Social Justice WarriorIs Jack Kirby's Family Greedy? Who Cares!?Social Justice Warrior - RSS 2.0
While direct employees of a given company are excluded from the ability to terminate copyright - the company for which they work being considered the statutory author - freelancers whose contracts did not specifically agree to forego ownership of created works, or who meet certain other conditions, have an option to revisit the situation later. A distinction was made between qualifying freelance work and contract work classified as "work for hire", but theoretically this shouldn't have mattered all that much. Rather than some creepy get rich quick scam, the whole fucking point is to offer creators a second chance to benefit from their creations.
Unfortunately, the situation was complicated thanks to a 1972 Second Circuit Court ruling that broadly expanded the definition of work for hire. The decision was based on the so-called "instance and expense test" as its litmus which, as we noted back in April, "holds that if a contract does not specifically secure rights for the employee, if "the motivating factor in producing the work was the employer who induced the creation," and if said employer is able to "supervise and direct" the contractor in their work, the contract worker cannot claim the right to copyright ownership."
How Jack Kirby Was Definitely Screwed
Let's revisit Jack Kirby's time with Marvel. During the 1960s, the contract Kirby worked under was vaguely written. Or, at least Marvel seems to have thought so. At the end of the decade, Marvel offered Kirby a brand new contract that seemed very aware that he might have some kind of claim to his work. The contract included the express denial of any rights to the characters he created or co-created, and required him to agree that he would never take legal action against the company. If Kirby could never have had any legal claim to the work he delivered, why then did Marvel feel the need to specify that lack of standing? For Kirby, who was already increasingly unhappy with the way Stan Lee seemed to get far more credit than he did (Stan Lee, in fairness, insists otherwise), this was the last straw. He left Marvel rather than sign the new contract. In other words, he never agreed to permanently sign over his legal rights to benefit from his work.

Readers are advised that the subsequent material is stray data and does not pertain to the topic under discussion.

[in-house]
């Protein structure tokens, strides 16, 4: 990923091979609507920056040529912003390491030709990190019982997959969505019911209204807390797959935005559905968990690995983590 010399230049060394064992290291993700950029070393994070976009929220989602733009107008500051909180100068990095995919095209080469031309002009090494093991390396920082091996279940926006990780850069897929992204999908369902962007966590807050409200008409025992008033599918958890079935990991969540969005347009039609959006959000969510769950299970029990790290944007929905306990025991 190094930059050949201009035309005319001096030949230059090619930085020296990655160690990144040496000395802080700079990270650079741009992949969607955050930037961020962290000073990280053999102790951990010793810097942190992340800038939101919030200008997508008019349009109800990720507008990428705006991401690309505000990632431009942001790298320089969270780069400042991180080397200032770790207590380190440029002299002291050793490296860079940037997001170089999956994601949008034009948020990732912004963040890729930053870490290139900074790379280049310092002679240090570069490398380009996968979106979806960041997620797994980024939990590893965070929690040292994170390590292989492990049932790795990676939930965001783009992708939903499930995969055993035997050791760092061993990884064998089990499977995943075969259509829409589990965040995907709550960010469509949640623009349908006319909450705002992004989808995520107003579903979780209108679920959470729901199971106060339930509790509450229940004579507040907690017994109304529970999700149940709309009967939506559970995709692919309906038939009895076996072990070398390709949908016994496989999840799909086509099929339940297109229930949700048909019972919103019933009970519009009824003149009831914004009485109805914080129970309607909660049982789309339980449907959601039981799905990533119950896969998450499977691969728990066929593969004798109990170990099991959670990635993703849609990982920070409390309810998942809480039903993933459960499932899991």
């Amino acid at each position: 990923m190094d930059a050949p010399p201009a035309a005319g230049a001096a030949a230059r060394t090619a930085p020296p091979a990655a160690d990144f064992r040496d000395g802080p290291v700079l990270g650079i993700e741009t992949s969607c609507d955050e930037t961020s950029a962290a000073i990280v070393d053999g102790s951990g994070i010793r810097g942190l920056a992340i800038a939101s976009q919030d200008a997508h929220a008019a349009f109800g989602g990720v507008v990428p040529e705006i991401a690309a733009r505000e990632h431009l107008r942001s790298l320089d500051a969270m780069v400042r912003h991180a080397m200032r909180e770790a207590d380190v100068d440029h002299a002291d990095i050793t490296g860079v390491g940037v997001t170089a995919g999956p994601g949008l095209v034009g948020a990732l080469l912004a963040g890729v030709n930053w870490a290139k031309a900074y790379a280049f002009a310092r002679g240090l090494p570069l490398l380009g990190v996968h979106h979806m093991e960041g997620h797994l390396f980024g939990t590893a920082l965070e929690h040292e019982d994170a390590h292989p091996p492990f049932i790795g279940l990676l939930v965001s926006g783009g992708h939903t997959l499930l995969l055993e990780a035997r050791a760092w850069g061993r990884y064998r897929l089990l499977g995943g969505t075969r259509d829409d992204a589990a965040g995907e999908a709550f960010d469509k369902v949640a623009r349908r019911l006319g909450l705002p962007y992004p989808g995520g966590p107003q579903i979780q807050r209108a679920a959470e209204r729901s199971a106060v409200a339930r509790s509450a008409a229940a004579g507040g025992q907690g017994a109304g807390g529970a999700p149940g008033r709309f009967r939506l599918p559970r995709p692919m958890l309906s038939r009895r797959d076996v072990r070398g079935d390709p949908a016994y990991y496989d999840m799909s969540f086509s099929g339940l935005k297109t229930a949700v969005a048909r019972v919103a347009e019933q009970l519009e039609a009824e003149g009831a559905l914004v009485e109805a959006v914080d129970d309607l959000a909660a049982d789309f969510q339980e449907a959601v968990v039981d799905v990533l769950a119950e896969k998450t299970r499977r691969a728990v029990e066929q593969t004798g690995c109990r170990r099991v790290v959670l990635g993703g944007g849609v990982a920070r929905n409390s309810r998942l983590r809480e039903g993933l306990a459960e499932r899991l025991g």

That would appear to put him in the category of people eligible to challenge the copyrights on his creations. And under the Copyright Act of 1976, contract workers are provided with a somewhat broad framework in which they may legally benefit from creations that generated untold wealth for other people, but not for them. People directly employed by a company, or those considered work for hire, which is supposed to mean that they are doing a job for which all expenses are covered, are exempted from this.
So what's the problem? Given that framework, and given Kirby's relationship with Marvel, his heirs should have standing to challenge Marvel on his behalf. Unfortunately, courts have now so widely defined the category of people who are considered ineligible to take advantage of that framework as to make the matter almost like hunting for Unicorns. That isn't just artists, it's everyone who does contract work. Under the definition accepted by the courts which have rejected the Kirby estate's claim, every single freelancer willingly gives up all rights to anything they produce unless their employer expressly agrees otherwise.
However, the Kirby Estate now intends to bring a novel argument before the Supreme Court: Kirby covered his own expenses, and further "Marvel was not obligated to pay, nor paid, for Kirby submissions it did not wish to publish." Kirby's agreement with Marvel didn't have him as simply a commissioned artist, in other words, and that seems self-evident. A truly commissioned employee comes with certain gives and takes which simply aren't present for people like Jack Kirby. Thus Marvel was not the statutory author of Kirby's work.